Typically we think of plants as green and flowers as "colorful" -- pink, purple, yellow, and more. However, there are a number of plants that have pink foliage, giving them more color throughout the year. So if you're looking for something that adds a bit more interest than a typical green plant, give one of these varieties a try.
Pink Splash Polka Dot Plant
Its full name, Hypoestes phyllostachya 'Pink Splash,' is quite a mouthful, but this spotted plant is sure to add some variety and color to your home. Be sure to give it plenty of bright, indirect light to maintain the color. Polka Dot Plant will benefit from some humidity, so if you live in a dry climate you may want to run a humidifier near the plant.
Graptoveria 'Fred Ives'
If you're a fan of succulents, Graptoveria 'Fred Ives' will be a great addition to your collection. It's bright pinkish-purple leaves are smooth and beautiful. You'll also find this plant propagates easily from leaves and cuttings, so you can easily share them with a friend or just multiply your own collection. It needs very infrequent watering but likes as much light as it can get inside.
Pink Muhly Grass
This ornamental grass, Muhlenbergia capillaris (or "Pink Muhly Grass"), is a great addition to an outdoor garden that needs a little extra color. Caring for this cotton-candy-like plant is quite easy and doesn't require a lot of watering or attention. It does need to be planted in full or partial sun and will grow rather quickly.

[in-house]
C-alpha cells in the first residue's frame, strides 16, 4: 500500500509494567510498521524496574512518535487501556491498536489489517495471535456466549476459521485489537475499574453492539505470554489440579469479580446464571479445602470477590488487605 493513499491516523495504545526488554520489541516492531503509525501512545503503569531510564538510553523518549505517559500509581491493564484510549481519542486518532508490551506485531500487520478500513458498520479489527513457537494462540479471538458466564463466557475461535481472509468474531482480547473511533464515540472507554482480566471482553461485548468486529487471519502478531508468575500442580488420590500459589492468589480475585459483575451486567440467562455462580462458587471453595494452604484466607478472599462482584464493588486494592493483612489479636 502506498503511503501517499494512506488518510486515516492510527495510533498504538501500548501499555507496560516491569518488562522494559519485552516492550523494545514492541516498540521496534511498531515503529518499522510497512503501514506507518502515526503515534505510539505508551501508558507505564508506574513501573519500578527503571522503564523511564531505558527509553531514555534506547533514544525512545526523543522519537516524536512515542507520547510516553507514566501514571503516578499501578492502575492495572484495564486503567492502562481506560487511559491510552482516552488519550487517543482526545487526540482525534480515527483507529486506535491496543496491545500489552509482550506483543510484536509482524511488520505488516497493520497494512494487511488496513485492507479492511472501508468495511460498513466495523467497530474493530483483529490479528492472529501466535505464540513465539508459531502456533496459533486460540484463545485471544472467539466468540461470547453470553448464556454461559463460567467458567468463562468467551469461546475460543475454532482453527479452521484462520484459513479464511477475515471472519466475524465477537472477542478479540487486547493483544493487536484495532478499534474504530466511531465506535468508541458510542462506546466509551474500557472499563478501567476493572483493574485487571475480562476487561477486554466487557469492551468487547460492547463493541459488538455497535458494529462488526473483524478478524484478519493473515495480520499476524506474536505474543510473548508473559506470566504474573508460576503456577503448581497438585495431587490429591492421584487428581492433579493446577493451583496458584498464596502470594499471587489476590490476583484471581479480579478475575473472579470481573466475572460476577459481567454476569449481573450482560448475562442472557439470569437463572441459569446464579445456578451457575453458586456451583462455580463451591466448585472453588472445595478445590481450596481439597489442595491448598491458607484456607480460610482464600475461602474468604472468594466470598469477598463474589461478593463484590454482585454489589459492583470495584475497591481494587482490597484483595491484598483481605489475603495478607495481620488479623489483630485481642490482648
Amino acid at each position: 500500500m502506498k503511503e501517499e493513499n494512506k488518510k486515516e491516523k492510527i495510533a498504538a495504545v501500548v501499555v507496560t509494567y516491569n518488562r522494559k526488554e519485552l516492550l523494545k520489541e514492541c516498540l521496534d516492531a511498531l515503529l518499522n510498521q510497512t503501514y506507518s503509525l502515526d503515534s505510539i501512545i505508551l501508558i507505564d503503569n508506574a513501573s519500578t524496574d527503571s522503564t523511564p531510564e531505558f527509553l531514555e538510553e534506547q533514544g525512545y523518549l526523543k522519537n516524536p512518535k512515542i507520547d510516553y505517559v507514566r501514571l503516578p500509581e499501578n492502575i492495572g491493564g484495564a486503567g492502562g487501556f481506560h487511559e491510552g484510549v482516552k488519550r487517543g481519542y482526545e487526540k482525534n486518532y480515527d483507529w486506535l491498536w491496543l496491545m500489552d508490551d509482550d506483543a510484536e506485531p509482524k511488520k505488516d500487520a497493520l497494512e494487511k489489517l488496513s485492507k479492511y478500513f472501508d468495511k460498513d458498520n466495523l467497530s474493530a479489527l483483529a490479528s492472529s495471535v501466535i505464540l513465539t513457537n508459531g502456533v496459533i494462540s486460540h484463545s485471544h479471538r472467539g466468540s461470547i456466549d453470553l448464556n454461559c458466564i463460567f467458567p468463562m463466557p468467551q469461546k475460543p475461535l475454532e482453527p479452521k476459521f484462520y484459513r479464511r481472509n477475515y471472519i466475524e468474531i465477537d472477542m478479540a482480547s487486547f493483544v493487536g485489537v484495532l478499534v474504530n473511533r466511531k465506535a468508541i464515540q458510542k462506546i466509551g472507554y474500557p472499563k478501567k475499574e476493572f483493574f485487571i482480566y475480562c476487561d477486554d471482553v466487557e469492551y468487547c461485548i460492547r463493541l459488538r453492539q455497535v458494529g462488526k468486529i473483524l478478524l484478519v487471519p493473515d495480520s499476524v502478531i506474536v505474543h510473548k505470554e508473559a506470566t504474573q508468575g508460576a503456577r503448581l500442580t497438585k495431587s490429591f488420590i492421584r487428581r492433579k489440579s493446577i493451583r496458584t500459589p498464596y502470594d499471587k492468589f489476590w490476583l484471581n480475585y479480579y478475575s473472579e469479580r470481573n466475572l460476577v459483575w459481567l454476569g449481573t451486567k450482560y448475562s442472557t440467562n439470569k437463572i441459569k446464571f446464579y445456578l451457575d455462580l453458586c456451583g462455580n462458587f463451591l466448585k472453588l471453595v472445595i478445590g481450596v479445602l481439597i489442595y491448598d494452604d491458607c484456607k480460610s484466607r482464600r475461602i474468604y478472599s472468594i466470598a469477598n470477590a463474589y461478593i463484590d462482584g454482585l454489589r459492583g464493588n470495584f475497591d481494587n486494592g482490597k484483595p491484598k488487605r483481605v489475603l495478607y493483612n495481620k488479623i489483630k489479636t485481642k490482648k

Shrubs and succulents aren't the only pink options for plants. The Japanese Maple tree has delicate purple-pink leaves. Many will get brighter pink foliage in the spring and early summer. In Japanese culture, this tree symbolizes grace, beauty, and peace.
Pink Princess Philodendron
Philodendrons are a popular houseplant, but the 'Pink Princess' cultivar will add more color and life to your home. The pink is perfectly situated on almost heart-shaped leaves, mixed in with deep green and white. If you want your plant to have even brighter pink leaves, make sure you give it plenty of light. More light means more pink!